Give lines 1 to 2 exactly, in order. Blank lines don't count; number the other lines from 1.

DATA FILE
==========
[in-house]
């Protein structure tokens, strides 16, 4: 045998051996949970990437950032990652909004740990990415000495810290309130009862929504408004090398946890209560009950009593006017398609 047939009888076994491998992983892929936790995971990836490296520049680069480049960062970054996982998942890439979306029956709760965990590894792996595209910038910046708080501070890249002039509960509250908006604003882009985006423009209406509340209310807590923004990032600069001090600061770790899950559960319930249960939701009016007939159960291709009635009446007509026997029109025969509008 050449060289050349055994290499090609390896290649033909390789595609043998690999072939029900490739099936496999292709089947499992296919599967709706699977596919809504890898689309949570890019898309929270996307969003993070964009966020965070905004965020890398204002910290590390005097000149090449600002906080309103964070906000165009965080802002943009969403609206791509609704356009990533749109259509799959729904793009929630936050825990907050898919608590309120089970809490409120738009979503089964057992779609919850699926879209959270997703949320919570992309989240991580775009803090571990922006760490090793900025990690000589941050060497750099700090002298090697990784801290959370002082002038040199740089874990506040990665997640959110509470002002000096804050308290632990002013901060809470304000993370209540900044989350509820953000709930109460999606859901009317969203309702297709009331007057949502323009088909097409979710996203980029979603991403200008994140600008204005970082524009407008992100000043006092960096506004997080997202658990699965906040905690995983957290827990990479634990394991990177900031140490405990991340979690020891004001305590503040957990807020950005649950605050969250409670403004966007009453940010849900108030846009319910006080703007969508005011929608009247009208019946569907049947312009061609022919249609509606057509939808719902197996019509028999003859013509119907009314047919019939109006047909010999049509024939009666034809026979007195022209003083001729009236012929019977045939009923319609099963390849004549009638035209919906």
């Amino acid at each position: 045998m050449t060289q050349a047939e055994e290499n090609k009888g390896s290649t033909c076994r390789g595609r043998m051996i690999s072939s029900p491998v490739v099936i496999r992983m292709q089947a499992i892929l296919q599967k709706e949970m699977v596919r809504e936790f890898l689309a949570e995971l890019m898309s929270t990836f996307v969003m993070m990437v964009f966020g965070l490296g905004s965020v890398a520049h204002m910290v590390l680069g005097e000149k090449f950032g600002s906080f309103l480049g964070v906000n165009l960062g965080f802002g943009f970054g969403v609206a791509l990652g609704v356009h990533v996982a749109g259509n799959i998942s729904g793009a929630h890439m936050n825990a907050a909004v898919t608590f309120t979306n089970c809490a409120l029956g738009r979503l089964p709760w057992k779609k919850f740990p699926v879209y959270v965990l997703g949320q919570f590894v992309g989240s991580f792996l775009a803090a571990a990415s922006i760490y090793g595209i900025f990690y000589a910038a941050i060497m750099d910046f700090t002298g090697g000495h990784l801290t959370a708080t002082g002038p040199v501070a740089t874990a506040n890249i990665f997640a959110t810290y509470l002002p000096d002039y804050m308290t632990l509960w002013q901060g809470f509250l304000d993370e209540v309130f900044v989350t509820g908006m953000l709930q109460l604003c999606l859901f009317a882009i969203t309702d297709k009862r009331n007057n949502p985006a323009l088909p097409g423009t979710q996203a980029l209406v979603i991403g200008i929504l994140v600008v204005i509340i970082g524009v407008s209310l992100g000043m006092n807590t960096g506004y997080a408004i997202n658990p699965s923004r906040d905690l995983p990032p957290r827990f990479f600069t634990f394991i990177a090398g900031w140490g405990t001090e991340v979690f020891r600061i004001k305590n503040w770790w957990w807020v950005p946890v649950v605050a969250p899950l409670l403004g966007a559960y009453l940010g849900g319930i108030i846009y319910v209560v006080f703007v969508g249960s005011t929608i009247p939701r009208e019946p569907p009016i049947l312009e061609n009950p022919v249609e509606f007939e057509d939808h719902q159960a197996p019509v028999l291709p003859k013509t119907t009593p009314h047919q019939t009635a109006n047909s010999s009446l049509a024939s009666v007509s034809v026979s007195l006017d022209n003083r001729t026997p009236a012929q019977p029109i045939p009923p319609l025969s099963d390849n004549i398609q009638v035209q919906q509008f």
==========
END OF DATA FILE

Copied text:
[in-house]
């Protein structure tokens, strides 16, 4: 045998051996949970990437950032990652909004740990990415000495810290309130009862929504408004090398946890209560009950009593006017398609 047939009888076994491998992983892929936790995971990836490296520049680069480049960062970054996982998942890439979306029956709760965990590894792996595209910038910046708080501070890249002039509960509250908006604003882009985006423009209406509340209310807590923004990032600069001090600061770790899950559960319930249960939701009016007939159960291709009635009446007509026997029109025969509008 050449060289050349055994290499090609390896290649033909390789595609043998690999072939029900490739099936496999292709089947499992296919599967709706699977596919809504890898689309949570890019898309929270996307969003993070964009966020965070905004965020890398204002910290590390005097000149090449600002906080309103964070906000165009965080802002943009969403609206791509609704356009990533749109259509799959729904793009929630936050825990907050898919608590309120089970809490409120738009979503089964057992779609919850699926879209959270997703949320919570992309989240991580775009803090571990922006760490090793900025990690000589941050060497750099700090002298090697990784801290959370002082002038040199740089874990506040990665997640959110509470002002000096804050308290632990002013901060809470304000993370209540900044989350509820953000709930109460999606859901009317969203309702297709009331007057949502323009088909097409979710996203980029979603991403200008994140600008204005970082524009407008992100000043006092960096506004997080997202658990699965906040905690995983957290827990990479634990394991990177900031140490405990991340979690020891004001305590503040957990807020950005649950605050969250409670403004966007009453940010849900108030846009319910006080703007969508005011929608009247009208019946569907049947312009061609022919249609509606057509939808719902197996019509028999003859013509119907009314047919019939109006047909010999049509024939009666034809026979007195022209003083001729009236012929019977045939009923319609099963390849004549009638035209919906």